While construction giant Carillion is grappling with a massive pension deficit in its British operations, the Canadian arm, which filed for bankruptcy protection this week, has a much smaller shortfall.
Among the struggles plaguing the British parent company is a defined benefit pension deficit of about $1 billion. In Canada, documents filed by Carillion Canada Holdings Inc. as parts of its court filing show a deficit of about $20 million in the company’s pension and benefit plans. The shortfall includes a $5.9-million deficit in the defined benefit component of its pension plan, which the company closed to future accrual in late 2010. Besides the pension plan, which includes a defined contribution component, the company also offers a retirement plan for senior executives, as well as post-retirement benefits for both salaried and hourly paid unionized employees. In addition, the company’s savings programs include group registered retirement savings and deferred profit-sharing plans.
Carillion Canada said it expects to continue business as usual while it restructures and noted its move to seek protection under the Companies’ Creditors Arrangement Act isn’t a bankruptcy or a liquidation. The British parent company, meanwhile, has moved to liquidate. The Ontario Superior Court granted the company an initial order for protection on Thursday.
The company’s troubles come amid increased scrutiny of pension deficits during restructuring proceedings. Of note has been the troubles of Sears Canada Inc., which closed its stores this month and faces a large defined benefit pension deficit of about $267 million. The issue returned to the spotlight this week, when reporters asked Prime Minister Justin Trudeau about the Sears pension shortfall in Davos, Switzerland.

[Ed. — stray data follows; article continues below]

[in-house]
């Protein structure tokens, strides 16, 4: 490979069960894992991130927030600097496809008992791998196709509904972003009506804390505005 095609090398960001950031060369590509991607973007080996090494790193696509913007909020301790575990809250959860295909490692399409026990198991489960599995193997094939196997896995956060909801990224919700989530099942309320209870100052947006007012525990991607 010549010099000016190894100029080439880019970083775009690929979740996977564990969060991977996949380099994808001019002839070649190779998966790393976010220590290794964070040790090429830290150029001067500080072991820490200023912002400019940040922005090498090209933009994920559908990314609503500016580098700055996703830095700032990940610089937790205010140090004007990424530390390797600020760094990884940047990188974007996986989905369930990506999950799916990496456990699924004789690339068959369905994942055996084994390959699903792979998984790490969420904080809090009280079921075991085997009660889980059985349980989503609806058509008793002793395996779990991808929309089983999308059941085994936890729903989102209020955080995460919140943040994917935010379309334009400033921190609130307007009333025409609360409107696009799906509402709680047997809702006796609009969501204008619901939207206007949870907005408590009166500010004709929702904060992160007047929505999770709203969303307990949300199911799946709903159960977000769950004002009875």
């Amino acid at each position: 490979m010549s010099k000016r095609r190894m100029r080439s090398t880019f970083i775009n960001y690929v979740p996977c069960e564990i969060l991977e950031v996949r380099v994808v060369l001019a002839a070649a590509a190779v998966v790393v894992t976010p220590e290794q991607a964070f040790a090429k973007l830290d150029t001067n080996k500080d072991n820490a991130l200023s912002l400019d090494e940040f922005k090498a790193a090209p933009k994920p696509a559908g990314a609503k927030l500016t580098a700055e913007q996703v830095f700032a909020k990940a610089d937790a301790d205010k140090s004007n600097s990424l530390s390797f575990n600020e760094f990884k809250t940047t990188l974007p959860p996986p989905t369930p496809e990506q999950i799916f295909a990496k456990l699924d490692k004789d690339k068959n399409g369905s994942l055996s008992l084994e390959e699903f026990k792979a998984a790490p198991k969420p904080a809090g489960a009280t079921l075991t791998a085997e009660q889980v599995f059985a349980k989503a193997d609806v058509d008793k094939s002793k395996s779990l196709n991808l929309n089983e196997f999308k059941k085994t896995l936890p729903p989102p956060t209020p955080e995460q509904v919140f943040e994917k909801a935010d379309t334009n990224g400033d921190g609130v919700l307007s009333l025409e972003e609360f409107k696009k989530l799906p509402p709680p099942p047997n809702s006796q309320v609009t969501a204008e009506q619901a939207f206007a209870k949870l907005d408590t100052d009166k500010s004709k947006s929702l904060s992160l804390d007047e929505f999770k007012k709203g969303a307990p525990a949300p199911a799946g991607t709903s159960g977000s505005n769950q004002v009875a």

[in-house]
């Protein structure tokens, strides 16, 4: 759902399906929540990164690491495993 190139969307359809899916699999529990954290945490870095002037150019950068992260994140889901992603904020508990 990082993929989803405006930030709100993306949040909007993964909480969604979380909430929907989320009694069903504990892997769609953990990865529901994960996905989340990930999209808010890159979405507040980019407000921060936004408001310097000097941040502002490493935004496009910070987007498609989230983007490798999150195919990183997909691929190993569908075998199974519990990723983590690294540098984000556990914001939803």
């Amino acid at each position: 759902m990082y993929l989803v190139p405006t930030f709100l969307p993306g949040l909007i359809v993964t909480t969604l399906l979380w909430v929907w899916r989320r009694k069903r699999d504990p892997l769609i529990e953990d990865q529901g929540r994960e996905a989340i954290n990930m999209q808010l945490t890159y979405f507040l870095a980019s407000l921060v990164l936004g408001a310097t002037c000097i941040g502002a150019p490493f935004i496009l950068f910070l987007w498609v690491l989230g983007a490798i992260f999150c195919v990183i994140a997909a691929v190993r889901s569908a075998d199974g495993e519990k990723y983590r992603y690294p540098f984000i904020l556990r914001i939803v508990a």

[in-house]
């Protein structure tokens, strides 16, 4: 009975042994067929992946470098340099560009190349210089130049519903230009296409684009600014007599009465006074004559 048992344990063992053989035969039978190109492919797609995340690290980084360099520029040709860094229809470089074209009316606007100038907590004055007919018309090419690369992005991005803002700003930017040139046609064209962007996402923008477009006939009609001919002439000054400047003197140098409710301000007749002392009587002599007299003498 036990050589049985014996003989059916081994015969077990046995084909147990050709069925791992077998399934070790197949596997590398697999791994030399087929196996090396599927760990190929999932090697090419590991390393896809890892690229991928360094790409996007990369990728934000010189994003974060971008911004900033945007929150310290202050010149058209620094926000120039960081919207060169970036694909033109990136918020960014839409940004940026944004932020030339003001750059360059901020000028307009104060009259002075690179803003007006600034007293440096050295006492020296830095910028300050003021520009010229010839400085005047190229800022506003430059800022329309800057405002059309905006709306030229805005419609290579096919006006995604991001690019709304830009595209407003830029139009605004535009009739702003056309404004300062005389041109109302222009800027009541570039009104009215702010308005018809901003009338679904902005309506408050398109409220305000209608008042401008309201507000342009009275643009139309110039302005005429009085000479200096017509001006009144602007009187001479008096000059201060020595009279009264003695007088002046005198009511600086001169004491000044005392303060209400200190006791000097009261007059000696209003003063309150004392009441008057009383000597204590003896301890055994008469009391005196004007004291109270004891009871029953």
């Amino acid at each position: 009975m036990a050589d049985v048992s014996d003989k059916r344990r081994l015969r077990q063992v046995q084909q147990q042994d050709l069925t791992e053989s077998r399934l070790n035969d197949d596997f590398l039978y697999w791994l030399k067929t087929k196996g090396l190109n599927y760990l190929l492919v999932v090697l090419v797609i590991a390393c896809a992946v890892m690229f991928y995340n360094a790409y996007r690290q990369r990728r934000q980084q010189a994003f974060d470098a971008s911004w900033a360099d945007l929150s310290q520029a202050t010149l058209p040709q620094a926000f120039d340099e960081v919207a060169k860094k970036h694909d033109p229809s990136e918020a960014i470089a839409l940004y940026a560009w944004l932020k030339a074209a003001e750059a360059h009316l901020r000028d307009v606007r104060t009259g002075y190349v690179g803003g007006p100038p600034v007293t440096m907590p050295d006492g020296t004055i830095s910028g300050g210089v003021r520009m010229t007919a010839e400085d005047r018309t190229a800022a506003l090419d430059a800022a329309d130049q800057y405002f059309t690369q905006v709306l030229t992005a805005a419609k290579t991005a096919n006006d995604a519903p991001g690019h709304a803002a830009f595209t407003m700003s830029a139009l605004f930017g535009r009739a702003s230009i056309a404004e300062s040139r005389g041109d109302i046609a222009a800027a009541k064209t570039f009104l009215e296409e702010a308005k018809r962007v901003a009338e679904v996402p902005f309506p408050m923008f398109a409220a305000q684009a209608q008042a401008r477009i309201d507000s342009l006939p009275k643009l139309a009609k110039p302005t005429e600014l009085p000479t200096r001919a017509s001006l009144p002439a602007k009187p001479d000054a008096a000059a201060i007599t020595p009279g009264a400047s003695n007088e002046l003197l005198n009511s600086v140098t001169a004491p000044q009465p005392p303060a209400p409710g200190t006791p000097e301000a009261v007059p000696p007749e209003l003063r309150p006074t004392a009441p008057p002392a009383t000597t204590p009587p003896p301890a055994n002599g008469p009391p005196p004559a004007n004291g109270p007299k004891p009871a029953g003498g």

“Canada continues to support people going through difficult times,” Trudeau told reporters. “Obviously, pensioners who face uncertainty need to be supported, need to be reassured. That’s why Canada has measures like the Canada Pension Plan, like employment insurance benefits — a broad range of ways we can support people who are facing unexpected downturns or layoffs.”
Also adding to the pressure this week was a letter by New Democratic Party MPP Paul Miller to Ontario Premier Kathleen Wynne about the issue. Miller criticized Wynne for not meeting with the Sears Canada Retiree Group.
“Given that the Sears Canada pension plan is registered with [the Financial Services Commission of Ontario], this is a matter of provincial concern,” wrote Miller.
“FSCO was responsible for the plan’s oversight while it moved into an underfunded position, leaving plan members vulnerable. SCRG has approached both your office and FSCO to propose legitimate relief mechanisms for hardworking pensioners. lt is time that you stop stalling and start listening to their concerns. I urge you to meet with SCRG and work with Sears pensioners to come up with meaningful solutions so that pensioner won’t suffer from inaction.”